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Exploring virus release as a bottleneck for the spread of influenza A virus infection in vitro and the implications for antiviral therapy with neuraminidase inhibitors.

ABSTRACT: Mathematical models (MMs) have been used to study the kinetics of influenza A virus infections under antiviral therapy, and to characterize the efficacy of antivirals such as neuraminidase inhibitors (NAIs). NAIs prevent viral neuraminidase from cleaving sialic acid receptors that bind virus progeny to the surface of infected cells, thereby inhibiting their release, suppressing infection spread. When used to study treatment with NAIs, MMs represent viral release implicitly as part of viral replication. Consequently, NAIs in such MMs do not act specifically and exclusively on virus release. We compared a MM with an explicit representation of viral release (i.e., distinct from virus production) to a simple MM without explicit release, and investigated whether parameter estimation and the estimation of NAI efficacy were affected by the use of a simple MM. Since the release rate of influenza A virus is not well-known, a broad range of release rates were considered. If the virus release rate is greater than ?0.1 h-1, the simple MM provides accurate estimates of infection parameters, but underestimates NAI efficacy, which could lead to underdosing and the emergence of NAI resistance. In contrast, when release is slower than ?0.1 h-1, the simple MM accurately estimates NAI efficacy, but it can significantly overestimate the infectious lifespan (i.e., the time a cell remains infectious and producing free virus), and it will significantly underestimate the total virus yield and thus the likelihood of resistance emergence. We discuss the properties of, and a possible lower bound for, the influenza A virus release rate.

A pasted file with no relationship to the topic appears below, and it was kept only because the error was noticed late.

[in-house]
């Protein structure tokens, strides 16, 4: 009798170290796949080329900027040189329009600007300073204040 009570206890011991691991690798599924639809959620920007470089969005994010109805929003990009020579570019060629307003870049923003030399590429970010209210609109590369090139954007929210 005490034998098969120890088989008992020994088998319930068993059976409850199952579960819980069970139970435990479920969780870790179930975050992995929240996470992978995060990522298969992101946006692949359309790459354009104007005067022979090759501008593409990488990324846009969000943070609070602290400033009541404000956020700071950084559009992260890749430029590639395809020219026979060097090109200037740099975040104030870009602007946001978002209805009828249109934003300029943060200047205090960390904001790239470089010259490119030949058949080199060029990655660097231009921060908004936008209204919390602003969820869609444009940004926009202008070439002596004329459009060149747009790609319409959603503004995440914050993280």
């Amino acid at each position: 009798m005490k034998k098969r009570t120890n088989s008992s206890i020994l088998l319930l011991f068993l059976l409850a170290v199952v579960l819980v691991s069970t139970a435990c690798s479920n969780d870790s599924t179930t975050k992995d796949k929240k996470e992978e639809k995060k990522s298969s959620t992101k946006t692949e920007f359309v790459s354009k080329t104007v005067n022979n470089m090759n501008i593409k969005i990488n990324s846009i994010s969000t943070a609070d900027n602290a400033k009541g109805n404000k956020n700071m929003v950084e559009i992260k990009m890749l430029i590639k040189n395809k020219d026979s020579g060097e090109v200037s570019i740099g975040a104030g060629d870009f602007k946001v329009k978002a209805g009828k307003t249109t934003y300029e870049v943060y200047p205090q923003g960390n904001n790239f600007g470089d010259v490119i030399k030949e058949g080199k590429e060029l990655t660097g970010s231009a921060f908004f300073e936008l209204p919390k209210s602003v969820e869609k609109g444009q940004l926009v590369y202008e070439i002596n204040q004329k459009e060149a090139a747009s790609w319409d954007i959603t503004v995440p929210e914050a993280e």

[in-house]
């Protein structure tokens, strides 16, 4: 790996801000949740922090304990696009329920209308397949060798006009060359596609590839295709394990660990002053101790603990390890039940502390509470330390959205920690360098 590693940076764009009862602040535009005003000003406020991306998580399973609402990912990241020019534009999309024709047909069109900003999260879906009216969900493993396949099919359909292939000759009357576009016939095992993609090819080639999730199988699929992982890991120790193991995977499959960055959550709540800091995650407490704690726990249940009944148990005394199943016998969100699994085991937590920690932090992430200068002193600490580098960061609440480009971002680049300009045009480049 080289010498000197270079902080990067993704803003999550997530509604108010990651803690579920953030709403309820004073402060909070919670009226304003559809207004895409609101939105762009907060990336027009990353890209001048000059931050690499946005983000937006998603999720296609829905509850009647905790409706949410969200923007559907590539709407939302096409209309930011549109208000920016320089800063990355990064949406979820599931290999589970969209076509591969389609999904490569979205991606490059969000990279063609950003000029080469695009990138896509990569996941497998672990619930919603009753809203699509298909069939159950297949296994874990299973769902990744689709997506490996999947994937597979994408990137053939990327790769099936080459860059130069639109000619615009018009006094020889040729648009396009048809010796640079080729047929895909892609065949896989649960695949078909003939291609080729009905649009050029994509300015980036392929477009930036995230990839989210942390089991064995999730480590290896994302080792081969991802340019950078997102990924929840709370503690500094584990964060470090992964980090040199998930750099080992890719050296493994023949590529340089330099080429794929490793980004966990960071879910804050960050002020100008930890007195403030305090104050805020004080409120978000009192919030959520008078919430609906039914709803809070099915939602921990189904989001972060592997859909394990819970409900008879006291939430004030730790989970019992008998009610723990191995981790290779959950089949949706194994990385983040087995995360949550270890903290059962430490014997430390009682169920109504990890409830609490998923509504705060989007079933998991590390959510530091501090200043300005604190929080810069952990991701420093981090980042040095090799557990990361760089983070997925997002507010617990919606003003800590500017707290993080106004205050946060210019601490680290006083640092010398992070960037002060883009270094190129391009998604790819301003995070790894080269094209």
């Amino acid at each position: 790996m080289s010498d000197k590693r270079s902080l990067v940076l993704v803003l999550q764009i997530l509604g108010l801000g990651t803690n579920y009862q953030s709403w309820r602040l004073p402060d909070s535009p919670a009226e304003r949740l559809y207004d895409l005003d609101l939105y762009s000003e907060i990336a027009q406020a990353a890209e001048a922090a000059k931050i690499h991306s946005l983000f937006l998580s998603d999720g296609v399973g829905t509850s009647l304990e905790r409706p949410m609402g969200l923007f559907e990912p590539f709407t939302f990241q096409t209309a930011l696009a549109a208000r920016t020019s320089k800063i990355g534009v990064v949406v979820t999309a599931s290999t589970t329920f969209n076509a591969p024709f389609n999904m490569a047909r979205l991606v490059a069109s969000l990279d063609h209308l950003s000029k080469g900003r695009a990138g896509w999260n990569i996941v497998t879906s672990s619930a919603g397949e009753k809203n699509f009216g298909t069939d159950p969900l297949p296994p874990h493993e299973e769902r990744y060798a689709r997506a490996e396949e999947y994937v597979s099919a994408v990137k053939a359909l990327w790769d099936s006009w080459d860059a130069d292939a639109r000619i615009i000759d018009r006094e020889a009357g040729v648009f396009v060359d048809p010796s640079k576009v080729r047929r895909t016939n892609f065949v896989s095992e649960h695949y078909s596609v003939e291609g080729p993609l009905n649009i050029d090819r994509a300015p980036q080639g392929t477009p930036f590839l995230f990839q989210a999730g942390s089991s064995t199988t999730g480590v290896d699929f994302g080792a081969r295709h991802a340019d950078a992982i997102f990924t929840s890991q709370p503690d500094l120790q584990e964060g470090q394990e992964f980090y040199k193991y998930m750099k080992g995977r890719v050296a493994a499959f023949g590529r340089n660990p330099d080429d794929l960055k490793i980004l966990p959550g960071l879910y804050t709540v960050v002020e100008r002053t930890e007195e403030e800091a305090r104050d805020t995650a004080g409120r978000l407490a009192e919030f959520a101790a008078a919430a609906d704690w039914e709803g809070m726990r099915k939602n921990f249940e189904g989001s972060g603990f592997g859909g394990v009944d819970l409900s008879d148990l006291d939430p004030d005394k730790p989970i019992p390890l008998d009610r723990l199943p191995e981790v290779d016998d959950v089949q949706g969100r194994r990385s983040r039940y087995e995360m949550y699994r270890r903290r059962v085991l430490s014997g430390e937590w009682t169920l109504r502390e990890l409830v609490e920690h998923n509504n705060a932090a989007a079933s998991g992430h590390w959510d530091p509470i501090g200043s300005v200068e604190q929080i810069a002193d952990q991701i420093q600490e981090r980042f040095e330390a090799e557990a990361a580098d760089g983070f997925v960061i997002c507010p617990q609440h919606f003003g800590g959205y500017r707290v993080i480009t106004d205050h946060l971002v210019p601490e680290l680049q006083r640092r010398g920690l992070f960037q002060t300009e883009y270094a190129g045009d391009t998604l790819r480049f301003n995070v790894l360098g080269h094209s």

PROVIDER: S-EPMC5570347 | BioStudies | 2017-01-01

REPOSITORIES: biostudies

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